CIELA will then publish a “comprehensive public register” of all known legal operations, as well as listing suspected illegal operators once they have been confidentially notified and given a chance to rectify compliance shortfalls.

But the body, which doesn’t officially launch until April this year, said it wouldn’t need agents’ direct co-operation in order to establish their legality, at least in the case of incorporated companies. In the case of sole traders, it may not prove to be so easy.

Wright said: “This means that the launch of this facility will happen regardless of any opposition. As yet, we have not heard a single reason why this is not in the interests of the industry as a whole and the public.”

At the same time, he also issued a call for new members to the organisation, with pre-launch membership costing £35 per month plus VAT.

CIELA has previously asserted that the number one concern among agents is the public’s negative impression of the industry, “caused by the illegal conduct of many small independent agents, compounded by the Government’s failure to enforce existing laws and further worsened by the failure of any existing organisation to take effective action”.

It sees its role as policing the industry and will provide a free downloadable “certificate of integrity” for compliant agents and also provide a “snitching” facility for agents to anonymously report firms not following regulations.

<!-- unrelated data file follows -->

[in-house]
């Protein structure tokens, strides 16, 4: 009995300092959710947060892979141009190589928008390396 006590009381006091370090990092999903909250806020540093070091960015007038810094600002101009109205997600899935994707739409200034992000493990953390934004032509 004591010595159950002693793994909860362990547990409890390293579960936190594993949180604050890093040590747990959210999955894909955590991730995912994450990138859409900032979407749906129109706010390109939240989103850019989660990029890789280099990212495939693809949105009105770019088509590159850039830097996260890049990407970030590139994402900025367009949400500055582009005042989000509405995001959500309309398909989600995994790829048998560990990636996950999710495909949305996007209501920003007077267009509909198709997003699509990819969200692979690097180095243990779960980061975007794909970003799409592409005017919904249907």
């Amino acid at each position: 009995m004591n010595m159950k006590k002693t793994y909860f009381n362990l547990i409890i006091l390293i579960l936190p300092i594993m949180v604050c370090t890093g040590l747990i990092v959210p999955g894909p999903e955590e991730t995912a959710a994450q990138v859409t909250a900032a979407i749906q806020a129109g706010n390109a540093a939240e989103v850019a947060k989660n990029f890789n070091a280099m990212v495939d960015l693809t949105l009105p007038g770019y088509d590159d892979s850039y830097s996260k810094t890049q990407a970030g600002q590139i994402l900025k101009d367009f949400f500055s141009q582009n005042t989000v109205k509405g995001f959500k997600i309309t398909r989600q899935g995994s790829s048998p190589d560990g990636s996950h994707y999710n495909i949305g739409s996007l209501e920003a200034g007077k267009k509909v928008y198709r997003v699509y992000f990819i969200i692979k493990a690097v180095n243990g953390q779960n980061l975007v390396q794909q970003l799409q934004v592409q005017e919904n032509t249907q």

CIELA was originally supposed to launch towards the end of 2017 but delayed this by six months, blaming a lack of support.

Propertymark freezes cost of NAEA and ARLA subscriptions and CMP levy

Propertymark is to freeze the cost of membership subscriptions this year and will not increase its Client Money Protection levy.

The current cost of ARLA Propertymark and NAEA Propertymark membership is £230 a year, plus a one-off application fee of £50 for member, associate and fellow grades.

The CMP levy remains at £340 for this year.

EYE asked Propertymark if the number of CMP claims had changed over the past year and it said they were “as anticipated”.

The professional body said it had also struck an agreement with accounting firm the Letting Partnership – an ARLA member – to enable members to save money on their annual accountant’s report.

The service, for members who have a financial year-end date of December 31, 2017, or beyond, means that they will pay £250 plus VAT for the Letting Partnership HealthCheck.

Propertymark claimed this represents a £750 saving on the typical £1,000 cost of an accountant’s report, based on its knowledge of what a number of companies charge, together with wider anecdotal evidence and discussions with members.

David Cox, chief executive of ARLA Propertymark, and Mark Hayward, chief executive of NAEA Propertymark, said: “With the increased financial pressures faced by members, particularly with the impending tenant fees legislation, we are committed to reducing the costs incurred for members while making sure they have the best services available to help run their businesses efficiently.

“We’re therefore really pleased to be working with The Letting Partnership, enabling our members to use their HealthChecks.”

Jennifer Markham, chief executive of The Letting Partnership, said: “The Letting Partnership was created with the express purpose of supporting and promoting professionalism within the property services industry specifically in the area of client accounting and client money protection.

“Our HealthChecks have already proved to be the quick and definitive way to confirm that client money is ‘in safe hands’ and we are delighted to be able to offer this service to Propertymark members as a cost-effective alternative to accountants’ reports.”

No evidence of Purplebricks contravening reviews guidelines, says Trustpilot